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Ice boom removal has already begun

The ice boom is coming out early again.

New York Power Authority marine crews began work Monday morning to remove the 22-span barrier where Lake Erie flows into the Niagara River.

“The last time I talked to them, they’d removed a couple sections before noon,” said Andrew Kornacki, chief of public affairs for the Buffalo District of the U.S. Army Corps of Engineers.

Complete removal of the boom usually takes two or three days, he said, weather permitting.

Current images of the boom can be seen online at

The warmest February on record in Buffalo and lack of ice on Lake Erie has led to one of the earliest dates for the removal of the boom. The earliest ever removal was Feb. 28, 2012.

“For the second consecutive year, mild weather conditions for most of this winter season have resulted in little to no ice cover on Lake Erie,” according to an International Joint Commission statement issued Monday. “Considering the lack of ice cover on the lake and the absence of an ice buildup in the Maid-of-the-Mist Pool below Niagara Falls, preparations are underway for the removal of the Lake Erie-Niagara River Ice Boom.”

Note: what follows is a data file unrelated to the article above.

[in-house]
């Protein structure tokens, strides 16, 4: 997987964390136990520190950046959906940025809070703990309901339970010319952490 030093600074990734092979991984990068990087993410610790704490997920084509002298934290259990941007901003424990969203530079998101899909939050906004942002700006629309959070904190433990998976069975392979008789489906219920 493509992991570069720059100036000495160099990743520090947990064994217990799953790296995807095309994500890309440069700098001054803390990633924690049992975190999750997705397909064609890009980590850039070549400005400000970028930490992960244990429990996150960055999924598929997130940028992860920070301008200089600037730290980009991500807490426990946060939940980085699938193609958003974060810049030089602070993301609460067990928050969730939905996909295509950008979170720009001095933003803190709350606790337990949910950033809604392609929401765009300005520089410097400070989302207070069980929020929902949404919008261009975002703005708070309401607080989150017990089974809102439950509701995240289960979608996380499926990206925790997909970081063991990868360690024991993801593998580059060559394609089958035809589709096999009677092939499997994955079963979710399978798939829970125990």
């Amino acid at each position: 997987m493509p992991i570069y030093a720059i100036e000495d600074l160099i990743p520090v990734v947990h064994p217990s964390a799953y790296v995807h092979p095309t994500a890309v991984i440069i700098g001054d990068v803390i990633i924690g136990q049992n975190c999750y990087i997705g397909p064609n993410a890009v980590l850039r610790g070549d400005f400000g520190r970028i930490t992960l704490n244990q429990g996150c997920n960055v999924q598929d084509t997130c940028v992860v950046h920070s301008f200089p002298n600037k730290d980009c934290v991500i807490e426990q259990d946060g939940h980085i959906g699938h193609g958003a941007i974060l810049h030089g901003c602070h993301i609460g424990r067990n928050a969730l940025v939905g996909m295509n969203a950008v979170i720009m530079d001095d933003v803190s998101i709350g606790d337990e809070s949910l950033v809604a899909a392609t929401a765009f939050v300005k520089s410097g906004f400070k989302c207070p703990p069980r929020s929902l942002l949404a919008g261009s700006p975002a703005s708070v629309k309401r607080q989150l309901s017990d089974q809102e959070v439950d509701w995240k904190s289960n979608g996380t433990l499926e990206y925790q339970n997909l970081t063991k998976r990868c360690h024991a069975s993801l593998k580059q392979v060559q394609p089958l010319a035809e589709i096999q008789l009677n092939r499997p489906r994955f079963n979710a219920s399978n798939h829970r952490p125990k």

A satellite view of Lake Erie taken on Saturday shows open water predominates with little sign of ice. (NASA image)

Last year, which was also an abnormally warm winter, the ice boom removal started March 8.

There is currently no ice on Lake Erie, according to data from the Great Lakes Environmental Research Laboratory. There has been less than 1 percent ice on the lake since Feb. 22, the data shows.

That’s dramatically below average.

NOAA data shows there's a lot more ice on Lake Erie in an average year than there is in 2017. (Great Lakes Environmental Research Laboratory)

Usually, about half of Lake Erie is still encrusted in ice during the first week in March. Ice coverage on Lake Erie, and the Great Lakes at large, has run below average most of this winter.
The Lake Erie-Niagara River Ice Boom has been a winter fixture at the outlet of Lake Erie since 1964.

The boom is designed to prevent ice from entering the Niagara River to reduce chances for ice jamming, which could impact shoreline properties along the Niagara River and hydro-electric production, the IJC reported.

News Staff Reporter Dale Anderson contributed to this report.




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